Better Man: Liam Fray On The Return Of Courteeners

Better Man: Liam Fray On The Return Of Courteeners

Artistic insecurity, his passion for New York, and new album 'MORE. AGAIN. FOREVER.'

Courteeners are back, and they sound stronger and better.

Unrivalled by previous projects from the Manchester band, the sixth studio album ‘More. Again. Forever’ is full of ambition and depth. Dark and beautiful, it is an honest and personal record exploring existential themes with urgency and relevance. Behind the astonishing album is a story of personal struggle.

Clash caught up with singer and writer Liam Fray to hear what it was like when his efforts to write new material forced him to dig deep, deeper than he might have been prepared to go. It was a moment when depression paid a visit. But luckily, the frontman reappeared fully equipped to write again, and this time it was with renewed inspiration, force and confidence.

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You were in New York recently. Was it work or leisure?

I went over to watch The Strokes at New Year. I used to spend time there, my ex-girlfriend is from New York, I was back and forth.

It’s good when you don’t have to deal with anything, you can just walk around, and every time I’m there I fall in love with the place.The Strokes were due on at midnight, they were trying to time it so they weren’t actually playing then. They’re my favourite band and they can do no wrong.

The response to the new album has been positive, how much do you care about what journalists write?

You’ve done a great job, but you never know until the reviews start coming in. Then it’s not ours anymore, it’s theirs, the moment when you let go of it. I’d like to say that I don’t care, but it’s important.

People still read reviews. All the tastemakers of the industry read reviews and things can snowball one way or the other. We got off on a bad foot with the press when we first came out. We were hyped up. They wanted us to be the next Oasis.

It is true. That does ring a bell...

They tried to pigeonhole us, we tried to shake that tag. The reviews we got at the beginning read as if they had made their minds up before they had heard any music. It was difficult to swallow, if you spend time creating you want the reviewer to listen. The review would come loaded with misconceptions about our crowd and us.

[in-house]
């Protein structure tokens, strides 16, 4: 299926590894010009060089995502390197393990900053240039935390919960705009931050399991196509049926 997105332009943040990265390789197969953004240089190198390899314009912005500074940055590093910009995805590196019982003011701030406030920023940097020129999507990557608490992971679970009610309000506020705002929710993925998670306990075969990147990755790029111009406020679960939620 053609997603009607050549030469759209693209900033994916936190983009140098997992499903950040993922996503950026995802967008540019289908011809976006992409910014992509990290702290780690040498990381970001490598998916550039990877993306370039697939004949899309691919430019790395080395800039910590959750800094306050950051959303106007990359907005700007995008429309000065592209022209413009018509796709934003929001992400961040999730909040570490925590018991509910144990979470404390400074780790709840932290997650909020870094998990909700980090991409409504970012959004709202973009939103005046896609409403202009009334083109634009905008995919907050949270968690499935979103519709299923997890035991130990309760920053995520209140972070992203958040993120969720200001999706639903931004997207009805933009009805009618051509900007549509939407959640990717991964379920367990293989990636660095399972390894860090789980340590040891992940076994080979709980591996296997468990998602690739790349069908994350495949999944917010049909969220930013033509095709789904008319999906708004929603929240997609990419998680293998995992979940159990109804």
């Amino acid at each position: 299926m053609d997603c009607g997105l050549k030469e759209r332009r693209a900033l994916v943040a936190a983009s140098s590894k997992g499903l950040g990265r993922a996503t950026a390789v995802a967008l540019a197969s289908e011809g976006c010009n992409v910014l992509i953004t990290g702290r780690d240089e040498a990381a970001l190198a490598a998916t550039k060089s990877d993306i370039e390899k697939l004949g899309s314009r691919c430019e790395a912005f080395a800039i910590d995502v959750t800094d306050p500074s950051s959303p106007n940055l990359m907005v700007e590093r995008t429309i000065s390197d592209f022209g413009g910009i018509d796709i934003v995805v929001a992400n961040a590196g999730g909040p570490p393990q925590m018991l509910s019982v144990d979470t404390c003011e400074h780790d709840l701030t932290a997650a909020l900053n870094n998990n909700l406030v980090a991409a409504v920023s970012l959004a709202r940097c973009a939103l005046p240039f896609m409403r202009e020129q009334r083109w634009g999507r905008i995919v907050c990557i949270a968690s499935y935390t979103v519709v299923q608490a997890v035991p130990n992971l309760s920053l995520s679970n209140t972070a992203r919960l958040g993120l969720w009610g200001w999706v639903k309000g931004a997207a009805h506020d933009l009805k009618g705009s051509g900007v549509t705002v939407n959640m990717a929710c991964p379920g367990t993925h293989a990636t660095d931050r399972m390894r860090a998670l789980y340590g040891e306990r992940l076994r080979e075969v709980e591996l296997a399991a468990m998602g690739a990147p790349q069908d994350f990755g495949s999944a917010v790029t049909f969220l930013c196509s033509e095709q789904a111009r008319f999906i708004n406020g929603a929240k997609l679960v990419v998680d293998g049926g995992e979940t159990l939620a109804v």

People think you have a thick skin, but it’s the opposite, if you create anything, as a writer, an actor, you probably have thinner skin.

The songwriting process was different this time, can you explain how?

I felt burnt out. We never had a summer off, we’ve been doing it since we were twenty one, you grow up in the public. We’re not famous but everything that we do is judged, we never had eighteen months where we could disappear. It’s not an existential crisis, but we’ve been doing it since we were really young, gone straight from university with no responsibility.

Things happen while you are doing it, friends get married and have children, you continue to write songs, there’s no shame in that. Maybe, it was weighing on my mind, I needed to do more. But you’ve got live shows booked in, it pays the bills, we love doing it, but we’ve never had a warm summer where we could take six months off and relax.

There’s always an email, stuff came in dribs and drabs and that gets in the way of switching off, writing a record. When I went to write I realised I had absolutely nothing for the first time ever.

How did that realisation manifest itself? How did you feel?

I’m a quiet, shy person. People may think I’m bolshy but I’m not, I’m introspective. My songwriting went, it just wasn’t there. I wouldn’t call it writer’s block because it was more than that, it was a confidence thing. I didn’t even know if I should be doing it anymore, it felt serious and deeper. I know how much this band means to people, but it can be difficult to conjure up when you’re thinking about the songs. I had nothing for ages and that turned into boredom, which turned into depression.

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Sounds like a dark place to be. Was there ever a turning point?

I’ve always had bouts of depression and anxiety, I was an anxious kid, that’s been a constant, but the weeks turned into months where I didn’t do anything productive, you’re questioning everything. It’s the first time, I’ve had it between albums. This was deeper, it felt more serious. You start writing at your lowest point, when the curtains had been drawn for three weeks and you’re drinking more than you should, pushing people away.